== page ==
The video is here.
He has made us competent as ministers of a new covenant — not of the letter but of the Spirit; for the letter kills, but the Spirit gives life. 2 Cor 3:6 NIV
The media has been full of stories about muslim terrorism. They believe that they are pleasing their god, and can quote the verses to prove it. Behind the scenes there is usually a cleric or mullah offering an inspiring doctrinal basis. Some point to similar acts of violence in the Spanish inquisition to make the point that all religion is bad. I believe in God, religion and church, yet I am most horrified when I look in the mirror at my own history… at the times when I thought I was being obedient and got pretty far off the path… at the times when my whole lemming herd was off the path… and I had no clue anything was out of balance. I was just a good soldier, carrying out my orders.
Religion, in general, is widely understood to be an intellectual adherence to a moral code. It obviously gets translated to behavior or works. In Jesus’ day, the folks who stressed obedience the most were the Scribes and Pharisees, and it’s really surprising to see the strength of Jesus words and deeds to oppose them. He called them names and tipped some tables over in a temple.
I’m simply suggesting that obedience does not define spiritual maturity even though it’s still a strong emphasis in the way we communicate the gospel – at least the way people hear it. The real crux of this issue is that we are intellectually trained to think logically, and we are typically not in touch with our own hearts. If our approach to God is intellectual and doctrinal, we naturally gravitate toward obedience and works, and run the risk of missing God entirely… which has plenty of historic examples. The shortest path to a real connection with God is through our hearts. Every Biblical appeal God has ever made to men has a Father’s yearning that His people would “return to him with their whole hearts.”
God’s Kingdom – One of the practical “rules” of the Kingdom is that nothing works on the basis of rules. This gets tricky for us intellectuals who show up to make a difference in our mountain with our minds and logic. Reformations degenerate into religions very quickly for lack of heart. Even when we have a good “reason” to do the “right” thing, if it doesn’t come out of the desires of our own heart, it can easily feel like “jihad” to those who experience our ministry (violent and unloving). Implementing someone else’s agenda outside of our own hearts qualifies normally good people to operate gas chambers and kill infidels. Intellectual obedience can disconnect us from our hearts and make us officially crazy. In psychology it is called dissociative behavior or multiple personality syndrome. We’ve all seen some really good people in some really good families and organizations do some really dumb things. We can see it in the mirror, too. Now you know why… good people disconnected from their own hearts and God’s heart.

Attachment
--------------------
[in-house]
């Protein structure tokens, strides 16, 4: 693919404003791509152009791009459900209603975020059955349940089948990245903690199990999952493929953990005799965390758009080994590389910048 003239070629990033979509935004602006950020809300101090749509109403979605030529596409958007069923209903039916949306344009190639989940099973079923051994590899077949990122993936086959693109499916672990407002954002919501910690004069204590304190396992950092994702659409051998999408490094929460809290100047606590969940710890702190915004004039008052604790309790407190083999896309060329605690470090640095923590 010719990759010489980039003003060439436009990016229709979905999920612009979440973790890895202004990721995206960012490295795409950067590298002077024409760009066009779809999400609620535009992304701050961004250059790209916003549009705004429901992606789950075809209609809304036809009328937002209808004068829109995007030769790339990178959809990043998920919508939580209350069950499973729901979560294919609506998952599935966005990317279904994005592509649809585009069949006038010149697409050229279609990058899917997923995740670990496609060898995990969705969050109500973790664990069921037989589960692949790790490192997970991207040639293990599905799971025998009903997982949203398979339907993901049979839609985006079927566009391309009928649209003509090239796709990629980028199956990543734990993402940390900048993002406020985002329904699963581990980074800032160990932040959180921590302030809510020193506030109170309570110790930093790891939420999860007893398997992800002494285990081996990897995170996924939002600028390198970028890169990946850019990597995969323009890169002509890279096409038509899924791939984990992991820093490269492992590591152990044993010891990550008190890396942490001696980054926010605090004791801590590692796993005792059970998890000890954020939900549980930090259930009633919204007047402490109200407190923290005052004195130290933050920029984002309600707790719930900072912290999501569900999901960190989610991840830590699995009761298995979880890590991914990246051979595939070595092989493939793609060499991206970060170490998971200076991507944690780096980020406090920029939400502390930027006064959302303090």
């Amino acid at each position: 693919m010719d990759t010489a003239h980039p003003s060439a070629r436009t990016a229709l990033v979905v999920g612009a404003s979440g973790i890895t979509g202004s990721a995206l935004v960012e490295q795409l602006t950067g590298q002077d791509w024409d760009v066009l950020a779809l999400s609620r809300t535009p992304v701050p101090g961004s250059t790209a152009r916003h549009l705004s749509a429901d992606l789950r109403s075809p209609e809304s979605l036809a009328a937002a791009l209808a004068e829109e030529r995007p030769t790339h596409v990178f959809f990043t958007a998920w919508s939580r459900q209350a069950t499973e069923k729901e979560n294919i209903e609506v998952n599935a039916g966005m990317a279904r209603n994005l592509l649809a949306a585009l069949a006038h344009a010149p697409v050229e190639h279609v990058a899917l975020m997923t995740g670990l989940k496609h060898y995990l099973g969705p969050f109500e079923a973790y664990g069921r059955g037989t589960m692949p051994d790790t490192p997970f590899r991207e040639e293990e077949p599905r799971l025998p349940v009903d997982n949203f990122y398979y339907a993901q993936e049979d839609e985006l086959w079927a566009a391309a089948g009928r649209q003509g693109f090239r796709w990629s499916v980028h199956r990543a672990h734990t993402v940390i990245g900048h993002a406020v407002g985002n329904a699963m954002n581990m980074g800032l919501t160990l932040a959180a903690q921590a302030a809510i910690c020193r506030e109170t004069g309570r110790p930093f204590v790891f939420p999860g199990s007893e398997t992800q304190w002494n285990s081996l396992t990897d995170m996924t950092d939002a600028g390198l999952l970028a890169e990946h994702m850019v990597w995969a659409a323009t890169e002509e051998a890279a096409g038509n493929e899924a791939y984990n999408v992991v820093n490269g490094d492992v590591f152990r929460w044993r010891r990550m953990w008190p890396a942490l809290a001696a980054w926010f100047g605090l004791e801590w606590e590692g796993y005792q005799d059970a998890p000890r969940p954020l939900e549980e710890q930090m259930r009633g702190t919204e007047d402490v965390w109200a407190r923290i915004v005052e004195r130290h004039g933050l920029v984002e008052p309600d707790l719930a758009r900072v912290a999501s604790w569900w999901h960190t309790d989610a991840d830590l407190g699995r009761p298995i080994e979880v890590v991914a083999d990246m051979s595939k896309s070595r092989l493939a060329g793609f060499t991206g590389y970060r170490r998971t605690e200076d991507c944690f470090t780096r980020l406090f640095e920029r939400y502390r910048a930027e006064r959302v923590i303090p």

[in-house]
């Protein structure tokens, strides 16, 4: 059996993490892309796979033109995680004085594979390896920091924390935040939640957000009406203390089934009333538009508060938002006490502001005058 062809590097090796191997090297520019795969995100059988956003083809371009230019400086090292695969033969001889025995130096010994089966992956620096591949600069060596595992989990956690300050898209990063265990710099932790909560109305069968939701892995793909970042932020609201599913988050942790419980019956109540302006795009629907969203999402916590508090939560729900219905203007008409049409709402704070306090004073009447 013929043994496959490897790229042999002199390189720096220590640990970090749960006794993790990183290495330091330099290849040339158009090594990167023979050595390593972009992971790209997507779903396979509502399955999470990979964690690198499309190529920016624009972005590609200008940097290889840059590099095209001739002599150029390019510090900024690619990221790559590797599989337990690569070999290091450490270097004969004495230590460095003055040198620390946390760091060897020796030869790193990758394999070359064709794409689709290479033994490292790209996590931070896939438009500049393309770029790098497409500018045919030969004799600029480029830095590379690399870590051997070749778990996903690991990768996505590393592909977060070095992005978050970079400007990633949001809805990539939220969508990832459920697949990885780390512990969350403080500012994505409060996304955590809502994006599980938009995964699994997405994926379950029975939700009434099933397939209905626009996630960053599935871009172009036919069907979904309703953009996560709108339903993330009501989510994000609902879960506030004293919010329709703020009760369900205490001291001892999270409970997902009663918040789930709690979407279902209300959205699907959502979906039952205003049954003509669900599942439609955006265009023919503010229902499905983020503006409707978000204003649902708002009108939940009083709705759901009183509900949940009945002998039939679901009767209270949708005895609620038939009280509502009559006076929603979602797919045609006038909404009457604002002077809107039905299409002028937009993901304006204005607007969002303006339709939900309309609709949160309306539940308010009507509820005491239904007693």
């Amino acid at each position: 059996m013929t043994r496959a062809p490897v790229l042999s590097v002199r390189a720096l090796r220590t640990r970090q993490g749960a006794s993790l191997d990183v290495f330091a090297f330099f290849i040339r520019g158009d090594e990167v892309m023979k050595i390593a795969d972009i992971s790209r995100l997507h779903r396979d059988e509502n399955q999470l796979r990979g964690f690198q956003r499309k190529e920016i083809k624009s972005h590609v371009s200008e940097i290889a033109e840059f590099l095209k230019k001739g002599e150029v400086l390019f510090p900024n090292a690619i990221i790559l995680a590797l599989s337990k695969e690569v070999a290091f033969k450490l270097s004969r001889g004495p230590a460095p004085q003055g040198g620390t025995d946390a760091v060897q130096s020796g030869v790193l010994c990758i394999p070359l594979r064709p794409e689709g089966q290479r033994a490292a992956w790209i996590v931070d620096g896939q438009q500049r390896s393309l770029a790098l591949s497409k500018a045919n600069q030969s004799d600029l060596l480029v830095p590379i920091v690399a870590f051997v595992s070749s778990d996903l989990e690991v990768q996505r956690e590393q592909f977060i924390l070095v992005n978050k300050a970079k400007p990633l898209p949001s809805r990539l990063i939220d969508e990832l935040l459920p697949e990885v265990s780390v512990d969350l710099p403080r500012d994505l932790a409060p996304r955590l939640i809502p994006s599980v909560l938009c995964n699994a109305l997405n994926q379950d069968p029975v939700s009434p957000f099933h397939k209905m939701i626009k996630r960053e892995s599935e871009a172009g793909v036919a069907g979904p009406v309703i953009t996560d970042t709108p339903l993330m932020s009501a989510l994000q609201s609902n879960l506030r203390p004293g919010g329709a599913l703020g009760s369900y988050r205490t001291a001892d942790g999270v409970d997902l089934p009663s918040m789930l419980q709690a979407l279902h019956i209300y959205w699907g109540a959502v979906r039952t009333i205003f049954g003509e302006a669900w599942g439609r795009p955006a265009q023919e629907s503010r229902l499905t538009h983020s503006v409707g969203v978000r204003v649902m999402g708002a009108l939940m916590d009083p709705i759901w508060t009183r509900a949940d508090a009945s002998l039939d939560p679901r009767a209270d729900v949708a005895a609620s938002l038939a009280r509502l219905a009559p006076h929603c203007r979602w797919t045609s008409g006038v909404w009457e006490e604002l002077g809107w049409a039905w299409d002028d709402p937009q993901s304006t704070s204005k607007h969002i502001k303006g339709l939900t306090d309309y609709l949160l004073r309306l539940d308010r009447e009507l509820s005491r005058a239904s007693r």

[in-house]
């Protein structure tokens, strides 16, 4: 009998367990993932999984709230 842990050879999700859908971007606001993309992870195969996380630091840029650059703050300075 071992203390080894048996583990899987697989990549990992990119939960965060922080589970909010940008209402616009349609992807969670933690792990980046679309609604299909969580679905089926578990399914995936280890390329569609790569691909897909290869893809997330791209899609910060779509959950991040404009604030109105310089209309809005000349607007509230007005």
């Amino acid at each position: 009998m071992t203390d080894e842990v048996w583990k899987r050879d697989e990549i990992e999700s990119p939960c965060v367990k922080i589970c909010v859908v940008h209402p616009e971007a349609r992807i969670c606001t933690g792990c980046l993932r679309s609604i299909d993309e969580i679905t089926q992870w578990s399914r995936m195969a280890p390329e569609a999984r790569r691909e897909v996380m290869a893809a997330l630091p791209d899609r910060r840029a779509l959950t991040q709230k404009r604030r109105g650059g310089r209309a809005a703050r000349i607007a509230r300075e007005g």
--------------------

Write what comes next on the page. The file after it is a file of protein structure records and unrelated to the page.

Getting it right – Evangelicals emphasize obeying the word of God (the Bible). Charismatics emphasize obeying the promptings of the Holy Spirit. We are not abandoning sound doctrine or the voice of the Holy Spirit. We are adding the most important ingredient of relating to the Father and working in His Kingdom. We have to give ourselves permission to pursue the desires of our heart. God wrote them there and they reside in His heart as well. Neither are we abandoning common sense or practical wisdom.
Kingdom Christians who are finding their mountains are starting from their own heart’s desires. The direction and initiatives they take are examined through three other lenses: 1) Is it scriptural?, 2) Is the Holy Spirit confirming it?, and 3) Is it wise, practical and financially viable? That simple approach protects us from the dangers of mental obedience, yet keeps us out of emotional self-deception. It changes a few of our discipleship concepts too.
Accountability – I’m holding you responsible to stay within (or move up to) the desires of your heart and to enjoy your relationship with Jesus, to stay within the bounds of your own conscience. Those desires change as we mature, but our spiritual health always begins in the desires that God wrote in our hearts.
Serving – We can involve ourselves in supporting the vision of another person, we just have to share it. It has to belong to us, too. I have to understand the heart of those with whom and for whom I work. When we hear “obedience” we should always hear obedience from the heart… something I want to do. Otherwise we disconnect, heart pulling in one direction and mind pulling in another.
Leadership – I lead in the direction of my own heart’s desire. I’m doing what I love and I’m teaching those I work with to do the same. I’m telling them why, and looking for resonance and connection with their heart (instead of telling them to “Do What You’re Told”).
Kingdom is being like a little child, always delighting in the desires of our heart, depending on our Father to keep us safe. Like play, it’s fun, adventurous, and relational. It always has the feel of being loved… far beyond our expectations.
…of the heart, by the Spirit, not by the written code. Rom 2:29 NIV
…we serve in the new way of to the Spirit, and not in the old way of the written code. Rom 7:6 NIV
I tell you the truth, anyone who will not receive the kingdom of God like a little child will never enter it.” Luke 18:17 NIV
PS: we can also see the excess of getting our direction from just one source.